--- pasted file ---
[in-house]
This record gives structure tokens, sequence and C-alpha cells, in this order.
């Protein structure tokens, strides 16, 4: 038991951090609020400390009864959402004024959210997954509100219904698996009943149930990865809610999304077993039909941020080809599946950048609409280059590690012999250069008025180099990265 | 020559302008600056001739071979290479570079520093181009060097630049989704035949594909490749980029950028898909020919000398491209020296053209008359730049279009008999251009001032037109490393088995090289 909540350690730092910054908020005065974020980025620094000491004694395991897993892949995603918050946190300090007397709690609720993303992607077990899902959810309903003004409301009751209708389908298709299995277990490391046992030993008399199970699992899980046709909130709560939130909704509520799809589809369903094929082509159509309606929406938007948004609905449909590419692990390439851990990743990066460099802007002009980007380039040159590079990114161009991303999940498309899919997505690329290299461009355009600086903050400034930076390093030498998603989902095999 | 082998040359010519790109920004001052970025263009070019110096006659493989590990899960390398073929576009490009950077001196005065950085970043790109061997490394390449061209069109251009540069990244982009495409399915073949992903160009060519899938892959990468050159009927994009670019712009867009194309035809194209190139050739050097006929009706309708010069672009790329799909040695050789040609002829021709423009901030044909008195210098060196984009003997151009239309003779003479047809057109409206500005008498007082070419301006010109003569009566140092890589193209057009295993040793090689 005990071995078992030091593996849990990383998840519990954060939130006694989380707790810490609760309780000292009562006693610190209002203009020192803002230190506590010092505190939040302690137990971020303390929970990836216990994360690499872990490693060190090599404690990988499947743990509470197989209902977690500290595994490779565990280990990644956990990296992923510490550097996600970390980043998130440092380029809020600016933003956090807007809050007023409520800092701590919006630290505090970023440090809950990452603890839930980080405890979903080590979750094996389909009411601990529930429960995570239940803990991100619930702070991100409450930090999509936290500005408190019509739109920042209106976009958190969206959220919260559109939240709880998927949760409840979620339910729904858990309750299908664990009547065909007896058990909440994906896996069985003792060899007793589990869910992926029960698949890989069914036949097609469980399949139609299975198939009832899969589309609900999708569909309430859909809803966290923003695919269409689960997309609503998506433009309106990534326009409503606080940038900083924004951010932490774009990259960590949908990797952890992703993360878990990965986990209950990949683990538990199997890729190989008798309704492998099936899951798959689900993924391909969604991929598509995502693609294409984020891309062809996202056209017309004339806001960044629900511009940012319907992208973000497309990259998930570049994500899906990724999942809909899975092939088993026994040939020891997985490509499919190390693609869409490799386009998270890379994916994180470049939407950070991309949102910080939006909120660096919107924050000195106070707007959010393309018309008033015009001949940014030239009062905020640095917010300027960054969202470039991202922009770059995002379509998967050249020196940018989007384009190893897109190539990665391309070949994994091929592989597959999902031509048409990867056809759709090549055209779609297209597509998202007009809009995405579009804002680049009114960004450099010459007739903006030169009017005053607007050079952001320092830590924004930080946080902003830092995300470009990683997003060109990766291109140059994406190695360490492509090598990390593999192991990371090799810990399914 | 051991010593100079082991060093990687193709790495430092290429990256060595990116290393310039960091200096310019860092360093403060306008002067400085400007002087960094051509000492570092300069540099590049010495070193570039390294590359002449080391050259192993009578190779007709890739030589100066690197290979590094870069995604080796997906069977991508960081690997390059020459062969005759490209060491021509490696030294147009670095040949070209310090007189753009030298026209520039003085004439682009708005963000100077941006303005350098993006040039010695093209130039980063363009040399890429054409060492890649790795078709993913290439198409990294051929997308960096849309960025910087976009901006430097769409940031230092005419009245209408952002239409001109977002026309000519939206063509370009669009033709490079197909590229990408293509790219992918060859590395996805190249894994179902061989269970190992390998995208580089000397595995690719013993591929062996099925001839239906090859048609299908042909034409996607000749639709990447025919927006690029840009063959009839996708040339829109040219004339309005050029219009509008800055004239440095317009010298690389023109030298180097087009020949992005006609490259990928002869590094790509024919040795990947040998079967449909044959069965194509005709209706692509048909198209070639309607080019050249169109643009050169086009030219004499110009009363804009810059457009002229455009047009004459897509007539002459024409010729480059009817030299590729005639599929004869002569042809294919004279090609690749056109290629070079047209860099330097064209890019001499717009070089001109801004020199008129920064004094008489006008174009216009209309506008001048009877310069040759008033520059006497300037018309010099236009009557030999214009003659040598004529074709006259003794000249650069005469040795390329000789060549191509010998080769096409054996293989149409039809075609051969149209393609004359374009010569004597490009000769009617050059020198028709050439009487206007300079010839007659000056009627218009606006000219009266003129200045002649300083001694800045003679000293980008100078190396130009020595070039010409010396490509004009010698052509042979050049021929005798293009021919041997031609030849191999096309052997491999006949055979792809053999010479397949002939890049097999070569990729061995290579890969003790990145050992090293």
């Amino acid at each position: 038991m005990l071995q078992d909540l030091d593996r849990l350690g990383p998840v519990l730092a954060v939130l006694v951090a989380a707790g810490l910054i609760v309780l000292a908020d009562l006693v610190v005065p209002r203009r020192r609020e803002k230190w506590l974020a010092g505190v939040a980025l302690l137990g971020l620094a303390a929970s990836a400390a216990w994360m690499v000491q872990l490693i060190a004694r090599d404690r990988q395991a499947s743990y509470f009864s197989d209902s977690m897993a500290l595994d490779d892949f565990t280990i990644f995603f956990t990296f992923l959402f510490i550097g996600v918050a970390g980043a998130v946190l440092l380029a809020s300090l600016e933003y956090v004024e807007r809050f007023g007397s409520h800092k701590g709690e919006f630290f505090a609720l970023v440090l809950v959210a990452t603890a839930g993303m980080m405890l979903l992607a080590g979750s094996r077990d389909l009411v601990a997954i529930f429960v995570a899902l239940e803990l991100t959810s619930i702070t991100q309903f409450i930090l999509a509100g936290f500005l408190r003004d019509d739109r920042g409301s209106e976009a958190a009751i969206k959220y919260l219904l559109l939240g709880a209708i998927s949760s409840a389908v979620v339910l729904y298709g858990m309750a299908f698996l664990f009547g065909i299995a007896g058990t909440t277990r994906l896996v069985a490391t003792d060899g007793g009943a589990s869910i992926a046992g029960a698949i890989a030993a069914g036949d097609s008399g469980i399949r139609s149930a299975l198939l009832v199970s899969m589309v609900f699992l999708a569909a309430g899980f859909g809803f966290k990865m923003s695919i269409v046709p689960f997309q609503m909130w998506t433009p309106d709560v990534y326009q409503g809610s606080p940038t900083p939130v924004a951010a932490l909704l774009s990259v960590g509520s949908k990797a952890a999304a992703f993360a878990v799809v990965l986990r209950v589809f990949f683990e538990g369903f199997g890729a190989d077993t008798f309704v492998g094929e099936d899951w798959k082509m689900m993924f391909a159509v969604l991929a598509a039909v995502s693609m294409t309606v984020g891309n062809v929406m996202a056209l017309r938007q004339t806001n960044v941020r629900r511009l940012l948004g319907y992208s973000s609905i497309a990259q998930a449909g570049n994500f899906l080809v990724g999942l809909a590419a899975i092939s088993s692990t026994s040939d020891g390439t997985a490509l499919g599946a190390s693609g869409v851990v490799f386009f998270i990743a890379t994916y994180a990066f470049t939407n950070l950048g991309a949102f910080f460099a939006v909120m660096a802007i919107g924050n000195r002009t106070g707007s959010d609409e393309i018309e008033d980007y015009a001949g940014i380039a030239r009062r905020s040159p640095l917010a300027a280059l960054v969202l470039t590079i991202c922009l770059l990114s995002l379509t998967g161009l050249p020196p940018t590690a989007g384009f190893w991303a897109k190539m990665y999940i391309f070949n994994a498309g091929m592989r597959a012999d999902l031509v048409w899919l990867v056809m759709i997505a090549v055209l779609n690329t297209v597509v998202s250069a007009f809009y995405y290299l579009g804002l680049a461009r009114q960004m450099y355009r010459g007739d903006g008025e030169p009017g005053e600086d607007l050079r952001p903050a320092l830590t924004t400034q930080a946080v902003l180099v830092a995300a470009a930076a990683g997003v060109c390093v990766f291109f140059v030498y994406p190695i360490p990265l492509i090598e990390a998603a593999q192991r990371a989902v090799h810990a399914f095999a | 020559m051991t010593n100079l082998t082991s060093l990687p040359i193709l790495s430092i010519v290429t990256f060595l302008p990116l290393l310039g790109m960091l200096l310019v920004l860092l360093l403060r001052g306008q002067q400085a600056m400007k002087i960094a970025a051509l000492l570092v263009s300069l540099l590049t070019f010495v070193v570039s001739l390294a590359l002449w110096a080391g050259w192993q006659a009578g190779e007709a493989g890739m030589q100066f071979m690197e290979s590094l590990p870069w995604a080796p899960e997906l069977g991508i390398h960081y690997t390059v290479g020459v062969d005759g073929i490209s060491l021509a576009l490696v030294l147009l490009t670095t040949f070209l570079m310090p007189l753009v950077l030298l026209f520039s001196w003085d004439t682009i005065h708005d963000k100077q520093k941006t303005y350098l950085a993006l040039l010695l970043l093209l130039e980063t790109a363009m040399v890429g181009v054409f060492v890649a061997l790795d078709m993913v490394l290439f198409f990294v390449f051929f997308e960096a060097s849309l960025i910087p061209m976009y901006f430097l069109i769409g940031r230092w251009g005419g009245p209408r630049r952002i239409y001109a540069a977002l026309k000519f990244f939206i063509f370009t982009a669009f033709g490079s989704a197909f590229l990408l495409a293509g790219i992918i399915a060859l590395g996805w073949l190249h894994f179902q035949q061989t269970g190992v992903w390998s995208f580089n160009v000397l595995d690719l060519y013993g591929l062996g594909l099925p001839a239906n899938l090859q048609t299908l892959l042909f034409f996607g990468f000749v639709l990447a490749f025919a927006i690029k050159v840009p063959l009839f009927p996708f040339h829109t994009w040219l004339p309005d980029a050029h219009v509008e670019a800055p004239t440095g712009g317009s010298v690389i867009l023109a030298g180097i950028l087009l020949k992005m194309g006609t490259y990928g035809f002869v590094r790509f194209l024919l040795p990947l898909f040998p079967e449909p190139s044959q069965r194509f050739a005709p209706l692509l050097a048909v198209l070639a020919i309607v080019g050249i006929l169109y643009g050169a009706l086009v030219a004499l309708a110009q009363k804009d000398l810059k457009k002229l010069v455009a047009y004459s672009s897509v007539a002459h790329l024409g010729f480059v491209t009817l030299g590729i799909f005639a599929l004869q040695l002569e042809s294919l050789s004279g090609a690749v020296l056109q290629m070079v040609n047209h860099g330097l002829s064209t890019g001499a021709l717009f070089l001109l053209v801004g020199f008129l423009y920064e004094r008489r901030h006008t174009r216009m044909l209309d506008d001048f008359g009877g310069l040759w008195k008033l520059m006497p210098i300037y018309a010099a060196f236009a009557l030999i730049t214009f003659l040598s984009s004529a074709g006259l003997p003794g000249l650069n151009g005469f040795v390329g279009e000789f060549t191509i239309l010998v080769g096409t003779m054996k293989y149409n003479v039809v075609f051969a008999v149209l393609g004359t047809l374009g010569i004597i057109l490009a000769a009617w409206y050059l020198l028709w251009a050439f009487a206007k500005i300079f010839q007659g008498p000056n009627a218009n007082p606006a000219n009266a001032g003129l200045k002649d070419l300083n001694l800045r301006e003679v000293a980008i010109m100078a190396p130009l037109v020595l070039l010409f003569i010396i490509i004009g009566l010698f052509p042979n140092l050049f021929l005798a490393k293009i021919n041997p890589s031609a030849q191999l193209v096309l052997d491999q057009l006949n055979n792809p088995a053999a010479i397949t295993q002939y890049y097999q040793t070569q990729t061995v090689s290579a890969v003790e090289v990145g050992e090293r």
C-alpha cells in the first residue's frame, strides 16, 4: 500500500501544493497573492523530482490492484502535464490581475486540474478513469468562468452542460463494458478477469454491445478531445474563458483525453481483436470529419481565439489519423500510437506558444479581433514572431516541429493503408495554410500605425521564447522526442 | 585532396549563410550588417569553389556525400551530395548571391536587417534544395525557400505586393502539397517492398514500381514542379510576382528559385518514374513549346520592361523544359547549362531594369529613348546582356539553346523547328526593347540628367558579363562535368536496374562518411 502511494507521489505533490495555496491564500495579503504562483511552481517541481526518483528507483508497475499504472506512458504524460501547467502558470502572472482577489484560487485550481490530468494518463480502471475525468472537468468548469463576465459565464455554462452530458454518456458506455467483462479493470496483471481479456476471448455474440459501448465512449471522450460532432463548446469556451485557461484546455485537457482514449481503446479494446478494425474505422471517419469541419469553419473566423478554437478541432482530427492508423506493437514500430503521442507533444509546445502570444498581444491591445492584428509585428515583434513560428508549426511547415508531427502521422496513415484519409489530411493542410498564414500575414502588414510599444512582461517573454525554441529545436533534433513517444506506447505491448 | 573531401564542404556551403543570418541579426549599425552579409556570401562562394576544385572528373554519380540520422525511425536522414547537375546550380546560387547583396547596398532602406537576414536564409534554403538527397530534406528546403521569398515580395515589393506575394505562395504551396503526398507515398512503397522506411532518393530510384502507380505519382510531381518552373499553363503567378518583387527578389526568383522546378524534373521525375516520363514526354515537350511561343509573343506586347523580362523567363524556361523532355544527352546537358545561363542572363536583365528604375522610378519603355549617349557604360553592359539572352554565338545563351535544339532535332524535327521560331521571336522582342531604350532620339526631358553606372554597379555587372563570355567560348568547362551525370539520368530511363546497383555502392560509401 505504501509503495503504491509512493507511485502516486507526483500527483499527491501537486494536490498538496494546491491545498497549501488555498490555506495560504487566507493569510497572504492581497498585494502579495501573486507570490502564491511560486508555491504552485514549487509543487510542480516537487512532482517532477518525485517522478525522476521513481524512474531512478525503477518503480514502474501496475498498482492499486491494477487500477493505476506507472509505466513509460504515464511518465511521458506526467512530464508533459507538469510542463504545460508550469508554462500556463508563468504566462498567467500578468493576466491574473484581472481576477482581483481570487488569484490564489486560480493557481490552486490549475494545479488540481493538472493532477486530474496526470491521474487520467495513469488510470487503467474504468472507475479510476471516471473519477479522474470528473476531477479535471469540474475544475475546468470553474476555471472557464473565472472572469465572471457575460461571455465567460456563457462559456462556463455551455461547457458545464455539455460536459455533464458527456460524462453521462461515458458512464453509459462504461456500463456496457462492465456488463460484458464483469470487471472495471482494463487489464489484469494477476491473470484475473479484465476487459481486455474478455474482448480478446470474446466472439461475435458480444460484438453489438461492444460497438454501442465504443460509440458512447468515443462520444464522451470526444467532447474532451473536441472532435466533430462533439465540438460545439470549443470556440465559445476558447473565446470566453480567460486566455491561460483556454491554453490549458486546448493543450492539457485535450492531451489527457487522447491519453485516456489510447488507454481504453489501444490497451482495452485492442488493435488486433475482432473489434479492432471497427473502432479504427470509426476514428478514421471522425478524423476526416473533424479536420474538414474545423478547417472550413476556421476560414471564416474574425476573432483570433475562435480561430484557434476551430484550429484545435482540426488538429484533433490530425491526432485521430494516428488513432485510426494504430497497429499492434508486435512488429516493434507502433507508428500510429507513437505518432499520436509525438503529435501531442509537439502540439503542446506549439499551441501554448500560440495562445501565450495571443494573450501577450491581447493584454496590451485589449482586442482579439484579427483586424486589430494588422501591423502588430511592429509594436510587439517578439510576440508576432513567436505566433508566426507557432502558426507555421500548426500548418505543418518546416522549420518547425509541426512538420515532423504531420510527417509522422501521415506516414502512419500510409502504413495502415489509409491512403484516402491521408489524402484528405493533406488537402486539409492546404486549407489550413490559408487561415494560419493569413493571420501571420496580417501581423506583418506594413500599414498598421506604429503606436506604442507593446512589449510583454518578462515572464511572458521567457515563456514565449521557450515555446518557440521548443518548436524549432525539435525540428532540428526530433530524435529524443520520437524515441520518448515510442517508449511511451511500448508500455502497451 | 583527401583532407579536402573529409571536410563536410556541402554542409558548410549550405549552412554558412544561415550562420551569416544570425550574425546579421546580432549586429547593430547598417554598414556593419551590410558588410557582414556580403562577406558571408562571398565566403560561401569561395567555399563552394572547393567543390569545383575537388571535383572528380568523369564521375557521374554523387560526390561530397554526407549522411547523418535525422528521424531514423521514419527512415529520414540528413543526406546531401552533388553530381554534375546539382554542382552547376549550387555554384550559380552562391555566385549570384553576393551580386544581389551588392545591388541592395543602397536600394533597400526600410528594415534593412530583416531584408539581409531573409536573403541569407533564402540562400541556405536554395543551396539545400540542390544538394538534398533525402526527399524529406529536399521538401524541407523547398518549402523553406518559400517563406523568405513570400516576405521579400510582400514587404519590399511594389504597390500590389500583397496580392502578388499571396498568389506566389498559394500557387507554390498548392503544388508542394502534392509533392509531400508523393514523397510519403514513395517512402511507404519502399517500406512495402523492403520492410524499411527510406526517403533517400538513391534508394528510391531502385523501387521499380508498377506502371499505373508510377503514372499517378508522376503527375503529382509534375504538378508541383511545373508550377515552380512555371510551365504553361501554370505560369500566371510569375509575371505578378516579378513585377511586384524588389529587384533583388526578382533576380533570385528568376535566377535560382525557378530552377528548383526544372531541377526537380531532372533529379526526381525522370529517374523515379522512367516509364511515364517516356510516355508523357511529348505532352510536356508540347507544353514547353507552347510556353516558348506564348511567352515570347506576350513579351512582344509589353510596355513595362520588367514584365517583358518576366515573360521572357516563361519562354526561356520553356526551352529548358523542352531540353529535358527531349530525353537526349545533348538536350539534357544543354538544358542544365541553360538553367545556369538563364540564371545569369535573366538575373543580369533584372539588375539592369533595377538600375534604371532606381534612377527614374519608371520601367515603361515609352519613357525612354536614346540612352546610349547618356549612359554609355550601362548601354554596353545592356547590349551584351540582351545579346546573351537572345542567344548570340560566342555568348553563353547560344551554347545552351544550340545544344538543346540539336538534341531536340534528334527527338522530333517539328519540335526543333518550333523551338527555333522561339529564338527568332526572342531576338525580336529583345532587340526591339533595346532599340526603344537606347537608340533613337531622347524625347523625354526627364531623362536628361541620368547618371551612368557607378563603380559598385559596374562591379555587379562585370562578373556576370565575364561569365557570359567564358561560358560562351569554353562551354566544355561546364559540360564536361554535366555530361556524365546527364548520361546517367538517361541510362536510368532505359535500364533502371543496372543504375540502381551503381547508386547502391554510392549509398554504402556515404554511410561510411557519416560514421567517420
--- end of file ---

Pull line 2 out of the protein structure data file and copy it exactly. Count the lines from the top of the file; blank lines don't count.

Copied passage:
This record gives structure tokens, sequence and C-alpha cells, in this order.